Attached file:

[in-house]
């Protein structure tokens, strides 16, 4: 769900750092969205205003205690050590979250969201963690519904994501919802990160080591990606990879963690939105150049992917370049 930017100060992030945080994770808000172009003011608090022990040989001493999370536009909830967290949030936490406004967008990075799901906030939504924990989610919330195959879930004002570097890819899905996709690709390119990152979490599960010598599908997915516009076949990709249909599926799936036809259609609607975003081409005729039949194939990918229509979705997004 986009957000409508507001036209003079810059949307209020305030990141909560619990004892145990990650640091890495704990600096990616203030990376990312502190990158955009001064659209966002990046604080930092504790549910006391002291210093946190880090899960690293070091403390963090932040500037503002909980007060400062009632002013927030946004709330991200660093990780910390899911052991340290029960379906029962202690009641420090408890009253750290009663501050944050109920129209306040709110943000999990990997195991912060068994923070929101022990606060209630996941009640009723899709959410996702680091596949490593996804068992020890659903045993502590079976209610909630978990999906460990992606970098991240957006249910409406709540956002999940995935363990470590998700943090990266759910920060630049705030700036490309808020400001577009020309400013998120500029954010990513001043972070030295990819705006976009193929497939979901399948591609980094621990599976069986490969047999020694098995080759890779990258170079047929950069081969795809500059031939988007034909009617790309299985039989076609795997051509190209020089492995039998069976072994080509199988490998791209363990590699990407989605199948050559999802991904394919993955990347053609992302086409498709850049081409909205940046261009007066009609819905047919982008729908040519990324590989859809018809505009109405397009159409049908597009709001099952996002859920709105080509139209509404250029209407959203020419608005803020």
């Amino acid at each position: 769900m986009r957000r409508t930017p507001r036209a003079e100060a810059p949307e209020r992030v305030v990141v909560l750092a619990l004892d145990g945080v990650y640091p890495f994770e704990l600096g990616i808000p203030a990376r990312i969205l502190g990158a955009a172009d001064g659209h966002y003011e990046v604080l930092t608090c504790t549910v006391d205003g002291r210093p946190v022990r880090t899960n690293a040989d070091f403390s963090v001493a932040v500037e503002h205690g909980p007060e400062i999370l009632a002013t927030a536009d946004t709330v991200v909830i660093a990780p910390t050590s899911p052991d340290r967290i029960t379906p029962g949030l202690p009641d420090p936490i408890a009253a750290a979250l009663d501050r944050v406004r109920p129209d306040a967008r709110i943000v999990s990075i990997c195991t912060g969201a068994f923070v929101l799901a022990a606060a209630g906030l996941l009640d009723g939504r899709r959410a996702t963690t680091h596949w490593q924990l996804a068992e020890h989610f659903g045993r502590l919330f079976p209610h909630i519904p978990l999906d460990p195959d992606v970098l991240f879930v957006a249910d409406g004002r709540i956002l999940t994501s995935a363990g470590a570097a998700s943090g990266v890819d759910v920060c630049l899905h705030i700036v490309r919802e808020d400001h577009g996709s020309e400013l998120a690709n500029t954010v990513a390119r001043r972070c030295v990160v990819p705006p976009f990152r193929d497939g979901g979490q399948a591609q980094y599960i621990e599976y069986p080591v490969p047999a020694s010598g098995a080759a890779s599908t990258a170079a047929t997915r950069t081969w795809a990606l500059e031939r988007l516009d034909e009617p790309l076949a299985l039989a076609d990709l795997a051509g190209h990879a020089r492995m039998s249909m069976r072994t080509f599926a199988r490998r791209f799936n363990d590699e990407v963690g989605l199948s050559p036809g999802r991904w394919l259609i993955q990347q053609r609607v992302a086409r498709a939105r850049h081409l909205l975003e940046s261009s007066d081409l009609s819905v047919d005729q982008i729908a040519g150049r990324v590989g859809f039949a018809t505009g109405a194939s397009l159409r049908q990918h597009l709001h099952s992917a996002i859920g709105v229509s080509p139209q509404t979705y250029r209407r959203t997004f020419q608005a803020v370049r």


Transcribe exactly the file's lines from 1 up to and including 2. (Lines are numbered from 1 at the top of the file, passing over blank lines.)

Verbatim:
[in-house]
């Protein structure tokens, strides 16, 4: 769900750092969205205003205690050590979250969201963690519904994501919802990160080591990606990879963690939105150049992917370049 930017100060992030945080994770808000172009003011608090022990040989001493999370536009909830967290949030936490406004967008990075799901906030939504924990989610919330195959879930004002570097890819899905996709690709390119990152979490599960010598599908997915516009076949990709249909599926799936036809259609609607975003081409005729039949194939990918229509979705997004 986009957000409508507001036209003079810059949307209020305030990141909560619990004892145990990650640091890495704990600096990616203030990376990312502190990158955009001064659209966002990046604080930092504790549910006391002291210093946190880090899960690293070091403390963090932040500037503002909980007060400062009632002013927030946004709330991200660093990780910390899911052991340290029960379906029962202690009641420090408890009253750290009663501050944050109920129209306040709110943000999990990997195991912060068994923070929101022990606060209630996941009640009723899709959410996702680091596949490593996804068992020890659903045993502590079976209610909630978990999906460990992606970098991240957006249910409406709540956002999940995935363990470590998700943090990266759910920060630049705030700036490309808020400001577009020309400013998120500029954010990513001043972070030295990819705006976009193929497939979901399948591609980094621990599976069986490969047999020694098995080759890779990258170079047929950069081969795809500059031939988007034909009617790309299985039989076609795997051509190209020089492995039998069976072994080509199988490998791209363990590699990407989605199948050559999802991904394919993955990347053609992302086409498709850049081409909205940046261009007066009609819905047919982008729908040519990324590989859809018809505009109405397009159409049908597009709001099952996002859920709105080509139209509404250029209407959203020419608005803020």